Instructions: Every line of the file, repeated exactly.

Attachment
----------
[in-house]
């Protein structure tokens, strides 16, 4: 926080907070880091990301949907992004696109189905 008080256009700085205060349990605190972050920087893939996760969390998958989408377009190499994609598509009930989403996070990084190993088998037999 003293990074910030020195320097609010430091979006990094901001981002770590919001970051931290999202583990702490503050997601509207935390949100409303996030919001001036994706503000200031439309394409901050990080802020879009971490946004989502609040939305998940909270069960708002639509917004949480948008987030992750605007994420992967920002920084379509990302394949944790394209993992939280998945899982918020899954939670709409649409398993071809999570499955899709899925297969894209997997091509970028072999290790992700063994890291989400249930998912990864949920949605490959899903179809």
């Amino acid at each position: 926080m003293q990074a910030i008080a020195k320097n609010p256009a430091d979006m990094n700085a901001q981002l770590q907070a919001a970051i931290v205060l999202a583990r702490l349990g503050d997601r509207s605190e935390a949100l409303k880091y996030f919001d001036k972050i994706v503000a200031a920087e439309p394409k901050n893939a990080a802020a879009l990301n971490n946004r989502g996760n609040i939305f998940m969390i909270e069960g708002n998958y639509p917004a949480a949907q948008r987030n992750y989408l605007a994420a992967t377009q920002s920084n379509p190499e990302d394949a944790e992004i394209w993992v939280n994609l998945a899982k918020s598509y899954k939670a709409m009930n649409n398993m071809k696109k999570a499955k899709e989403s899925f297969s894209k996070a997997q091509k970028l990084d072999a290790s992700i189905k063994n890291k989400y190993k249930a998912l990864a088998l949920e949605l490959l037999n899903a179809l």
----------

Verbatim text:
[in-house]
């Protein structure tokens, strides 16, 4: 926080907070880091990301949907992004696109189905 008080256009700085205060349990605190972050920087893939996760969390998958989408377009190499994609598509009930989403996070990084190993088998037999 003293990074910030020195320097609010430091979006990094901001981002770590919001970051931290999202583990702490503050997601509207935390949100409303996030919001001036994706503000200031439309394409901050990080802020879009971490946004989502609040939305998940909270069960708002639509917004949480948008987030992750605007994420992967920002920084379509990302394949944790394209993992939280998945899982918020899954939670709409649409398993071809999570499955899709899925297969894209997997091509970028072999290790992700063994890291989400249930998912990864949920949605490959899903179809």
């Amino acid at each position: 926080m003293q990074a910030i008080a020195k320097n609010p256009a430091d979006m990094n700085a901001q981002l770590q907070a919001a970051i931290v205060l999202a583990r702490l349990g503050d997601r509207s605190e935390a949100l409303k880091y996030f919001d001036k972050i994706v503000a200031a920087e439309p394409k901050n893939a990080a802020a879009l990301n971490n946004r989502g996760n609040i939305f998940m969390i909270e069960g708002n998958y639509p917004a949480a949907q948008r987030n992750y989408l605007a994420a992967t377009q920002s920084n379509p190499e990302d394949a944790e992004i394209w993992v939280n994609l998945a899982k918020s598509y899954k939670a709409m009930n649409n398993m071809k696109k999570a499955k899709e989403s899925f297969s894209k996070a997997q091509k970028l990084d072999a290790s992700i189905k063994n890291k989400y190993k249930a998912l990864a088998l949920e949605l490959l037999n899903a179809l």